Repeating a year

Pupils who do not reach a given standard of learning at the end of a year are required to repeat the year by joining a class of younger students the following academic year. Also known as “grade retention”, “non-promotion” or “failing a grade”. For students at secondary school level, repeating a year is usually limited to the particular subject or classes that a student has not passed.

Repeating a year is relatively common in the USA where the No Child Left Behind Act (2002) recommended that students be required to demonstrate a set standard of achievement before progressing to the next grade level. Students can also be required to repeat a year in some countries in Europe including Spain, France and Germany. In Finland, pupils can repeat a year in exceptional circumstances, but this decision is made collectively by teachers, parents and the student rather than on the basis of end of year testing.

In England, repeating a year is currently very uncommon and schools cannot require that students repeat a year without parental consent. However, it is included within the Toolkit as it is a policy which periodically attracts some interest among schools and the media.

How effective is it?

Evidence suggests that in the majority of cases repeating a year is harmful to a student’s chances of academic success. In addition, studies consistently show greater negative effects for students from disadvantaged backgrounds who repeat a year, suggesting that the practice of repeating a year is likely to increase educational inequality. Repeating a year is also likely to lead to greater negative effects when used in the early years of primary school and for students from ethnic minorities.

On average, students who repeat a year fall behind peers of a similar level of attainment who move on. After one year, students who repeat a year are four months behind those who move on in terms of academic achievement. In addition, studies suggest that students who repeat a year are unlikely to catch up with peers of a similar level who move on, even after completing an additional year’s schooling. Studies also suggest that students who repeat a year are more likely to drop out of school prior to completion.

After one year, students who repeat a year are four months behind those who move on in terms of academic achievement. In addition, studies suggest that students who repeat a year are unlikely to catch up with peers of a similar level who move on, even after completing an additional year’s schooling. Studies also suggest that students who repeat a year are more likely to drop out of school prior to completion.

Although the overall average impact is negative, some studies suggest that in individual circumstances students can benefit, particularly in the short term. However, it does not appear to be easy to identify which students will benefit, suggesting that repeating a year is a significant risk.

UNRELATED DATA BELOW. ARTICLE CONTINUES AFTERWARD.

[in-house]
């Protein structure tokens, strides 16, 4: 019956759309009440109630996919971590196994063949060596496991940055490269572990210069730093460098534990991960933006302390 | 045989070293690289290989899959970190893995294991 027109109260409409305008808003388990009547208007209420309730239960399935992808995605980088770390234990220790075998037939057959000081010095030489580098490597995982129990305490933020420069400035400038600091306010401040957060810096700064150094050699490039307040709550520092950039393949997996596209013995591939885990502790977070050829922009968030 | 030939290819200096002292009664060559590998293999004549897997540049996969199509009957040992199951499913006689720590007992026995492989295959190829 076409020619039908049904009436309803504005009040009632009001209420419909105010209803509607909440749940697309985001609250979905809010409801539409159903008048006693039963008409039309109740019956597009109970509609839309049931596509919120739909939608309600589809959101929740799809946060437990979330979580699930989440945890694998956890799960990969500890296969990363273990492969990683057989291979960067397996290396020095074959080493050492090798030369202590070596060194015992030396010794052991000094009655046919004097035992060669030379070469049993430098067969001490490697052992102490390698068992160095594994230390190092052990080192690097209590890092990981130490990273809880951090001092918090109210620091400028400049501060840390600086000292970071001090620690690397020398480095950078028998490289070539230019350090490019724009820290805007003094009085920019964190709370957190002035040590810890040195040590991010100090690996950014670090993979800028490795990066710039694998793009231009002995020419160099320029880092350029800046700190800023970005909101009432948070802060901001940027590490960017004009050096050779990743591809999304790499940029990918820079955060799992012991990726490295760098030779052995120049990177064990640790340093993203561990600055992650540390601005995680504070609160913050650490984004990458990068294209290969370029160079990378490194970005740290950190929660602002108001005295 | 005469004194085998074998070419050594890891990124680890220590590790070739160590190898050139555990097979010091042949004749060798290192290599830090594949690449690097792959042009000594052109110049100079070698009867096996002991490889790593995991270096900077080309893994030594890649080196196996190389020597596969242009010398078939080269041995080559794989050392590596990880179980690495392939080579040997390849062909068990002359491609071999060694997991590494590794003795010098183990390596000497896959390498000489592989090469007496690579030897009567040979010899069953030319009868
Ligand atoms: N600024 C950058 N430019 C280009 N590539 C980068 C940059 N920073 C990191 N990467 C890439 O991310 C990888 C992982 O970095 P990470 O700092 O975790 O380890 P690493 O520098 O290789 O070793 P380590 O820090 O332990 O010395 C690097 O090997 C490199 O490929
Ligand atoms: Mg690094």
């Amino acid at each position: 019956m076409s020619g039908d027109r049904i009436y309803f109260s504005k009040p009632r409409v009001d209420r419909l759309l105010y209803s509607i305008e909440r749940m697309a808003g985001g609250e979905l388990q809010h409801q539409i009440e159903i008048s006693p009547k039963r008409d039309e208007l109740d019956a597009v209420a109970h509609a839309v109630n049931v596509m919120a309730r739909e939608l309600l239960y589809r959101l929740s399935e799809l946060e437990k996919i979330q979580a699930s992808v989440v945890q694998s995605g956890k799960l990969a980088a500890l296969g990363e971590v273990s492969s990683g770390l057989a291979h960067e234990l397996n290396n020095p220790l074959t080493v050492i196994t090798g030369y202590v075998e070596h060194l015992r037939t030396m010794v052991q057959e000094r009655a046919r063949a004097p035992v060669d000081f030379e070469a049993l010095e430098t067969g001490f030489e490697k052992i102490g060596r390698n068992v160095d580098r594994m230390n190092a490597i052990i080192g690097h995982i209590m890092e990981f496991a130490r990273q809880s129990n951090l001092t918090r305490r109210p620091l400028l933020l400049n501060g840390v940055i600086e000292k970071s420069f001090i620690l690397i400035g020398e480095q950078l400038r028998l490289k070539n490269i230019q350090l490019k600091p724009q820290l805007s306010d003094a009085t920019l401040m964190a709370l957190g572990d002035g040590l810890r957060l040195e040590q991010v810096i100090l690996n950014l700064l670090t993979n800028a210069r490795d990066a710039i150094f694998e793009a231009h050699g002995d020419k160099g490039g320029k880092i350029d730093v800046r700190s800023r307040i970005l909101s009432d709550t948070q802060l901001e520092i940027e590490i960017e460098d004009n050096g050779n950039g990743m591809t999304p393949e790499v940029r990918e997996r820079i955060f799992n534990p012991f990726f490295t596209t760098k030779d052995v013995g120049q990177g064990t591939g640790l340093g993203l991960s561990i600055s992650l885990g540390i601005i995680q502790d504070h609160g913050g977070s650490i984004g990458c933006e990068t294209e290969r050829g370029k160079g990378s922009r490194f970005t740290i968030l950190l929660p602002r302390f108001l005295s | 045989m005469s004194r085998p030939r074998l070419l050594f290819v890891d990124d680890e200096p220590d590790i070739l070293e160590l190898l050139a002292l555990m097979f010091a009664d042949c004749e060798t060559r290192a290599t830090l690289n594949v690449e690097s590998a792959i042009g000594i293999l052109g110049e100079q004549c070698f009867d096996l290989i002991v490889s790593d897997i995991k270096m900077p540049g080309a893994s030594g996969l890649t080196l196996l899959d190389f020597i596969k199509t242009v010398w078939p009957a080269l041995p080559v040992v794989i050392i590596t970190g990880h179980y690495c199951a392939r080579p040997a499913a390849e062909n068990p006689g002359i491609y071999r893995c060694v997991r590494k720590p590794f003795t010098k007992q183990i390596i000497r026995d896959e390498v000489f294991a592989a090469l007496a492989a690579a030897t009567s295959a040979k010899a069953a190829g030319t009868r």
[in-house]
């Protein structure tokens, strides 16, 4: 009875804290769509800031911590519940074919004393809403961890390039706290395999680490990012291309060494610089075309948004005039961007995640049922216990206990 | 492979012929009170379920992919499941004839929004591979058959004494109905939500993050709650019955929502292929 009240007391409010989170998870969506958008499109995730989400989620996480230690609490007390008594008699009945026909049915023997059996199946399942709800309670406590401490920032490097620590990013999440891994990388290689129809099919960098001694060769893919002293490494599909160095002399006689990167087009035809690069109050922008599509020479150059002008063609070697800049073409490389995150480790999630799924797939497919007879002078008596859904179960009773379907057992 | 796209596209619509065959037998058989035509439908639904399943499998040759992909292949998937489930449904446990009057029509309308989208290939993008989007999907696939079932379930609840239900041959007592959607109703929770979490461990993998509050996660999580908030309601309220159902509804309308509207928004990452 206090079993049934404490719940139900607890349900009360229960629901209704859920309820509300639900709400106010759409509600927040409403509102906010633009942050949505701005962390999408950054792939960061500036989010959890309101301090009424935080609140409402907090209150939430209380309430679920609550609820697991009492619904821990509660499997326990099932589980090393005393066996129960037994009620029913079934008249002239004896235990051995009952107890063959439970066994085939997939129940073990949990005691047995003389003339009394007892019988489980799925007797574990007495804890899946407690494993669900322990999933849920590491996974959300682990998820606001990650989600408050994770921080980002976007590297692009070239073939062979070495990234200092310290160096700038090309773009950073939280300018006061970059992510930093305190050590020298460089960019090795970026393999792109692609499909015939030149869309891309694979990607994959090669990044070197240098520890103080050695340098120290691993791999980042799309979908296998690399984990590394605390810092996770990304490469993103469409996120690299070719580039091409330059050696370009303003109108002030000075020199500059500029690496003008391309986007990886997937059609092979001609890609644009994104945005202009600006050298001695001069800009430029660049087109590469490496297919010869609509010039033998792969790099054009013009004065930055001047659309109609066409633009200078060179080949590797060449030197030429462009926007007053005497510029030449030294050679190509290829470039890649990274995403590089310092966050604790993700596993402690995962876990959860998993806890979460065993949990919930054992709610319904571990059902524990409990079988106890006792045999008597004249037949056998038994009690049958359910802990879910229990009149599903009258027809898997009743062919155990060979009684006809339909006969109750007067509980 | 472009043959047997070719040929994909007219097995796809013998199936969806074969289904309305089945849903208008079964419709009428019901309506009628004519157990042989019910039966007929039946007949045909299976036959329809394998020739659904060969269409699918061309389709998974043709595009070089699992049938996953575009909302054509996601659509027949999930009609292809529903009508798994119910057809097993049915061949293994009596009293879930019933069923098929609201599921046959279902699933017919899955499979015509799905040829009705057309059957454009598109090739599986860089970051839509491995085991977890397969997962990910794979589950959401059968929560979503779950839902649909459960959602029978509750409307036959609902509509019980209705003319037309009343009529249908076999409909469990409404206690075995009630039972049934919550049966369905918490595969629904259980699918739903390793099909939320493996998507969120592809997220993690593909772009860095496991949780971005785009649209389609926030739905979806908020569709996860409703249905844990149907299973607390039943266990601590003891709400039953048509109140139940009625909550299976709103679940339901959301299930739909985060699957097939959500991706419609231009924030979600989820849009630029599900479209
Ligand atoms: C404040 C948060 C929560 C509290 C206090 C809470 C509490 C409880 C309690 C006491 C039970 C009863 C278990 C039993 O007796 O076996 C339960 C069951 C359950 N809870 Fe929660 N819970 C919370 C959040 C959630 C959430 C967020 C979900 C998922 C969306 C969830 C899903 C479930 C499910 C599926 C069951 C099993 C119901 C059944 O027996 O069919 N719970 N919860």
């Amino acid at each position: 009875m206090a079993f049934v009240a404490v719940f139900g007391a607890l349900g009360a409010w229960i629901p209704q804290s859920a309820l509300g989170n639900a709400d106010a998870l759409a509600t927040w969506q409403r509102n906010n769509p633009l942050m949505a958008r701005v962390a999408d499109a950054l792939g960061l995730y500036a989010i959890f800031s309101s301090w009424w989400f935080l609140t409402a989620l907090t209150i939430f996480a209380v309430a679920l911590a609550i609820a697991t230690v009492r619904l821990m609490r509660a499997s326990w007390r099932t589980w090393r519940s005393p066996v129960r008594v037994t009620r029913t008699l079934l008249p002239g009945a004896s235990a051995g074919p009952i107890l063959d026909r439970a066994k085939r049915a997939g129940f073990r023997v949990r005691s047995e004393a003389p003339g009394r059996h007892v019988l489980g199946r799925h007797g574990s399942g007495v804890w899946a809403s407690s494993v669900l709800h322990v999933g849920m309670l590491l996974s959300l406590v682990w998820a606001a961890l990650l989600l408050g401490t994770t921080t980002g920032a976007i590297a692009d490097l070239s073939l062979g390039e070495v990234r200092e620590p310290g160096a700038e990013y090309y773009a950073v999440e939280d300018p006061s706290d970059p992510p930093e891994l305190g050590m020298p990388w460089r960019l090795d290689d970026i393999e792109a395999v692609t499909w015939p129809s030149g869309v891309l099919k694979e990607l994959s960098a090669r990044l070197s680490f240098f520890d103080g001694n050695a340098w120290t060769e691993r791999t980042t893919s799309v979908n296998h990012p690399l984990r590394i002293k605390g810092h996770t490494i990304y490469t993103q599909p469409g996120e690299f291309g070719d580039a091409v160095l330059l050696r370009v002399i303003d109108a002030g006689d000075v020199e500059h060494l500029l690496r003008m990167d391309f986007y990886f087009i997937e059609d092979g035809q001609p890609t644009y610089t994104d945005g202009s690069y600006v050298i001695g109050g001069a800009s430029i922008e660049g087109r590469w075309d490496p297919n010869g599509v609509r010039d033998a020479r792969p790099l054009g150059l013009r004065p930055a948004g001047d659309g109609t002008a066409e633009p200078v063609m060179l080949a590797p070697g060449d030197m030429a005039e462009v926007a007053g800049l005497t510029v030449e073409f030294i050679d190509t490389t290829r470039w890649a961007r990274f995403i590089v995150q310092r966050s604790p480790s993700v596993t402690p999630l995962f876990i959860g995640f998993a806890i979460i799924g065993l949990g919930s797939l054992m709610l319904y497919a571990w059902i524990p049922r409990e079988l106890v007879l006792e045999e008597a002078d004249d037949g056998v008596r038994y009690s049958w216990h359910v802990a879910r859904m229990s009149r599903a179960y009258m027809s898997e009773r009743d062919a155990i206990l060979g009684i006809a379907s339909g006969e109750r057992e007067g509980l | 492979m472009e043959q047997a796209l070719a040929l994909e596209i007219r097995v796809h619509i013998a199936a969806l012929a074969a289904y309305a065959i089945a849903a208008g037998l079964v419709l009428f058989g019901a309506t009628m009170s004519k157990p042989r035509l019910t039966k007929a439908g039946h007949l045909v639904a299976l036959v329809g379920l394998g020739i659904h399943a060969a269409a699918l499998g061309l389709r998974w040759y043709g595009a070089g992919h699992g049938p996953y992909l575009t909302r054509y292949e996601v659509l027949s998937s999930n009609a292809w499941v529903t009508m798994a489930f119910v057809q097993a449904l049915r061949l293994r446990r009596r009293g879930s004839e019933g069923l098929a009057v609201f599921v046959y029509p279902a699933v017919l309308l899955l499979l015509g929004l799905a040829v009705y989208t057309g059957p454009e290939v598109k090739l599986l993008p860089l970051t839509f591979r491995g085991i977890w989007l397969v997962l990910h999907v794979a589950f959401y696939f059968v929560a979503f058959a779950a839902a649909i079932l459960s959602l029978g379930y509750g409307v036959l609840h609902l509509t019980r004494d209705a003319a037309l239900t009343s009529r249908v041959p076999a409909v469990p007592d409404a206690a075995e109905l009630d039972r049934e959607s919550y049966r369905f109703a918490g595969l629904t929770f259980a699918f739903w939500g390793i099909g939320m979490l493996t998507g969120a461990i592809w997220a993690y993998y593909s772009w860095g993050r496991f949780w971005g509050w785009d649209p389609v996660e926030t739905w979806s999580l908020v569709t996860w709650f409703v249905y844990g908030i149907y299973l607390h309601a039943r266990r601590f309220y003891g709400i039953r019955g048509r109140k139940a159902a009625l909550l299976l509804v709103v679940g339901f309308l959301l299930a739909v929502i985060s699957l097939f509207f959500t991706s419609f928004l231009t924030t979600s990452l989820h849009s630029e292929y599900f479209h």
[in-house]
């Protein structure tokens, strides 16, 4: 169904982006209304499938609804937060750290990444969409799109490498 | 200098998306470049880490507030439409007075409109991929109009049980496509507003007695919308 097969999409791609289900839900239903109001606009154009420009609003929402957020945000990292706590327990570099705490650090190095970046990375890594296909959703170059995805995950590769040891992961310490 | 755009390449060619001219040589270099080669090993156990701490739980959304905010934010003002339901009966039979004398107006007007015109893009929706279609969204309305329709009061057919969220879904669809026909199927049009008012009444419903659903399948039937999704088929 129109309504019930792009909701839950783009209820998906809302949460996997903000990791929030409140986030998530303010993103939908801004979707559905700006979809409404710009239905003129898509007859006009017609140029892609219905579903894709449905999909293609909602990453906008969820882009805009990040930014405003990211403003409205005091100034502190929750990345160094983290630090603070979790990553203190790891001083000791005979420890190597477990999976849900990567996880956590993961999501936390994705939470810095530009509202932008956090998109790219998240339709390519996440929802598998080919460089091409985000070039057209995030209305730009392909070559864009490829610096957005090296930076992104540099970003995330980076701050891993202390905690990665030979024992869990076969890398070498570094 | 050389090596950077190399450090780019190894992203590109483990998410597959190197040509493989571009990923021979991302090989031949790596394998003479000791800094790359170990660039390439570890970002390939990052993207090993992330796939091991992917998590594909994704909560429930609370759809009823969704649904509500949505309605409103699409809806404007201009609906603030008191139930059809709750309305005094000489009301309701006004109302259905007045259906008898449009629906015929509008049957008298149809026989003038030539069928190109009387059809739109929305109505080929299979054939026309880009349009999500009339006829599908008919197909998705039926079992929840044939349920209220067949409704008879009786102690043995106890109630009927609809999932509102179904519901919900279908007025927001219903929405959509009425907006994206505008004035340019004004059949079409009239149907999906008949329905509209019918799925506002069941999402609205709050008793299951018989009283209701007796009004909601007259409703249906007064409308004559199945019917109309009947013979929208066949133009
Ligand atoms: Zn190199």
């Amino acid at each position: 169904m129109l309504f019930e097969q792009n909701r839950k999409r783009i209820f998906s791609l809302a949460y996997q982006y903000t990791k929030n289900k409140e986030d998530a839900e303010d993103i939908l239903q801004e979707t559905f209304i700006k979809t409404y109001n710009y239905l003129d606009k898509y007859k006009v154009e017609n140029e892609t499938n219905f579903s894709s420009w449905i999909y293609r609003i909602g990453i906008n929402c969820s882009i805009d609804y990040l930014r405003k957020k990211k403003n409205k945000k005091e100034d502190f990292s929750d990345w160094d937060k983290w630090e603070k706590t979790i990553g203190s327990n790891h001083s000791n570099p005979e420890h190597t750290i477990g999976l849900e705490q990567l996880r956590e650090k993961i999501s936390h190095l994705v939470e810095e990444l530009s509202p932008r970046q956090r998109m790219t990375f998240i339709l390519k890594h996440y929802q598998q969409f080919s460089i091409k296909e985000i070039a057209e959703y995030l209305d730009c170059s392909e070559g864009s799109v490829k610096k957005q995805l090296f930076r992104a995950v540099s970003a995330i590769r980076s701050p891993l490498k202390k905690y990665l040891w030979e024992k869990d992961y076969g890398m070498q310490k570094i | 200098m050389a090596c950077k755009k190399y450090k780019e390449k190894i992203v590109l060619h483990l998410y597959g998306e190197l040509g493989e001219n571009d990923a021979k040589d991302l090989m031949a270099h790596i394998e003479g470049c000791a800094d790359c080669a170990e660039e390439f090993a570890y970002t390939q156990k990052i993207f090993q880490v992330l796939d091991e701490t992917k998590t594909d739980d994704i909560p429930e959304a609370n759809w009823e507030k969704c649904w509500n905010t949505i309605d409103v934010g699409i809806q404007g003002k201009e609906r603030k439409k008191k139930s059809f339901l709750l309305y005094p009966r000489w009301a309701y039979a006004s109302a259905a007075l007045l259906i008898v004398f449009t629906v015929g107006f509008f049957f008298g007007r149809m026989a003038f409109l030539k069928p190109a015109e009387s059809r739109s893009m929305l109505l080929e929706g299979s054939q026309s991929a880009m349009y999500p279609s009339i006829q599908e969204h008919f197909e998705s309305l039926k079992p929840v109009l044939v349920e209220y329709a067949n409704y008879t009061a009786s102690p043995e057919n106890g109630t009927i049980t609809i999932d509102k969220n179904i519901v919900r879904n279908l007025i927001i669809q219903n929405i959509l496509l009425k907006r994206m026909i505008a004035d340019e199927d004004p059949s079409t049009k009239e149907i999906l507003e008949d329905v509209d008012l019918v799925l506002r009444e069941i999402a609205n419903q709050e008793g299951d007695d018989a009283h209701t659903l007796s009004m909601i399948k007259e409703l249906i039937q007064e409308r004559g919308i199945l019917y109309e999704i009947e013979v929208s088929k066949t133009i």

There are a number of possible explanations for why repeating a year is so ineffective. One is that in its simplest form repeating a year just provides ‘more of the same’, in contrast to other strategies which provide additional targeted support or involve the use of a new pedagogical approach. In addition, it appears that repeating a year is likely to have a negative impact on the student’s self-confidence and belief that they can be an effective learner.

How secure is the evidence?

Overall, negative effects have been found consistently over the last fifty years in studies from Europe and North America, where much of the research has been conducted.

There are some methodological challenges with the research in this area as comparisons can be made between students of the same age (e.g. “Does a 13 year old who repeats a year fall behind a 13 year old who moves on?”) or between students after they have reached the same point in their school careers (e.g. “Is a student who repeats Year 9 more or less likely to achieve five good GCSEs than a peer of a similar level of attainment at Year 9 who did not?”). However, on both comparisons repeating a year appears to be ineffective.

More recent meta-analyses using more rigorous designs have found less severe effects (between zero effect and negative 1 month). However, these studies have also been consistent with earlier research in showing that detrimental effects of repeating a year increase over time and that repeating a year has a disproportionately negative effect on pupils from disadvantaged backgrounds. Overall, the evidence is extensive and reasonably consistent and is therefore estimated as strong.

For full references and effect sizes, please click here.

What are the costs?

The costs are for an additional year of schooling. In the US this was estimated at $8,916 per pupil in 2006. Annual costs of schooling vary widely in England with secondary school costs tending to fall between £4,000 and £9,000, and primary school costs between £3,000 and £8,000. Costs are therefore estimated at £6,000 per pupil per year.

What should I consider?

Before you implement this strategy in your learning environment, consider the following:

  1. Negative effects are rare for educational interventions, so the extent to which pupils who repeat a year go backwards is striking.

  2. Negative effects are disproportionately greater for disadvantaged pupils, for pupils from ethnic minorities and for summer-born pupils.

  3. Have you considered alternative interventions such as intensive tuition or one to one support? They are considerably cheaper and may make repeating a school year unnecessary.

  4. Negative effects tend to increase with time and repeating more than one year significantly increases the risk of students dropping out of school.